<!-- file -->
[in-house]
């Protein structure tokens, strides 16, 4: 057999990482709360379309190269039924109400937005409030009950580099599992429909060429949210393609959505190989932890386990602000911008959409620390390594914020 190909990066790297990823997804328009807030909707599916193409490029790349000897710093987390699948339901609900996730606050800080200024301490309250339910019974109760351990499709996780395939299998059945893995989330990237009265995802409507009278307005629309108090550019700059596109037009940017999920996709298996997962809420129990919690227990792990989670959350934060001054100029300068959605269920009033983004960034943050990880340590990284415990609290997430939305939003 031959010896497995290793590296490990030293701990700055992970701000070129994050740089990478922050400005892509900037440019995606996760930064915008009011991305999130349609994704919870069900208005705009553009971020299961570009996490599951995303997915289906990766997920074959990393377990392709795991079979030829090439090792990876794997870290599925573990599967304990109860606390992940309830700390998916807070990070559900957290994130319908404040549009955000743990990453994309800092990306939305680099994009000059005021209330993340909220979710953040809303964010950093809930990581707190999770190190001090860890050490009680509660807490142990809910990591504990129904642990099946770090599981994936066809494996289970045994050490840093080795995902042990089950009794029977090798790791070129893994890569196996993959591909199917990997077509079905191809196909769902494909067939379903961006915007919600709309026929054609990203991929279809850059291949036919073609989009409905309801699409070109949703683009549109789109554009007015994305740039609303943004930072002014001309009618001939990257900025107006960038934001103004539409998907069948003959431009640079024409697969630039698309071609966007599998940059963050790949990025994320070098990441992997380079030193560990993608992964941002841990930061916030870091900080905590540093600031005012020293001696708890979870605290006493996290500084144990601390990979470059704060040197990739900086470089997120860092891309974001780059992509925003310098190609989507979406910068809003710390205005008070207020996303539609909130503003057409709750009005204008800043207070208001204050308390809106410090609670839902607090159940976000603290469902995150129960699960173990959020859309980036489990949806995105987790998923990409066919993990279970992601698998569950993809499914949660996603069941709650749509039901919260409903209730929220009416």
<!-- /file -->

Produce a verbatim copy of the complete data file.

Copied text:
[in-house]
């Protein structure tokens, strides 16, 4: 057999990482709360379309190269039924109400937005409030009950580099599992429909060429949210393609959505190989932890386990602000911008959409620390390594914020 190909990066790297990823997804328009807030909707599916193409490029790349000897710093987390699948339901609900996730606050800080200024301490309250339910019974109760351990499709996780395939299998059945893995989330990237009265995802409507009278307005629309108090550019700059596109037009940017999920996709298996997962809420129990919690227990792990989670959350934060001054100029300068959605269920009033983004960034943050990880340590990284415990609290997430939305939003 031959010896497995290793590296490990030293701990700055992970701000070129994050740089990478922050400005892509900037440019995606996760930064915008009011991305999130349609994704919870069900208005705009553009971020299961570009996490599951995303997915289906990766997920074959990393377990392709795991079979030829090439090792990876794997870290599925573990599967304990109860606390992940309830700390998916807070990070559900957290994130319908404040549009955000743990990453994309800092990306939305680099994009000059005021209330993340909220979710953040809303964010950093809930990581707190999770190190001090860890050490009680509660807490142990809910990591504990129904642990099946770090599981994936066809494996289970045994050490840093080795995902042990089950009794029977090798790791070129893994890569196996993959591909199917990997077509079905191809196909769902494909067939379903961006915007919600709309026929054609990203991929279809850059291949036919073609989009409905309801699409070109949703683009549109789109554009007015994305740039609303943004930072002014001309009618001939990257900025107006960038934001103004539409998907069948003959431009640079024409697969630039698309071609966007599998940059963050790949990025994320070098990441992997380079030193560990993608992964941002841990930061916030870091900080905590540093600031005012020293001696708890979870605290006493996290500084144990601390990979470059704060040197990739900086470089997120860092891309974001780059992509925003310098190609989507979406910068809003710390205005008070207020996303539609909130503003057409709750009005204008800043207070208001204050308390809106410090609670839902607090159940976000603290469902995150129960699960173990959020859309980036489990949806995105987790998923990409066919993990279970992601698998569950993809499914949660996603069941709650749509039901919260409903209730929220009416």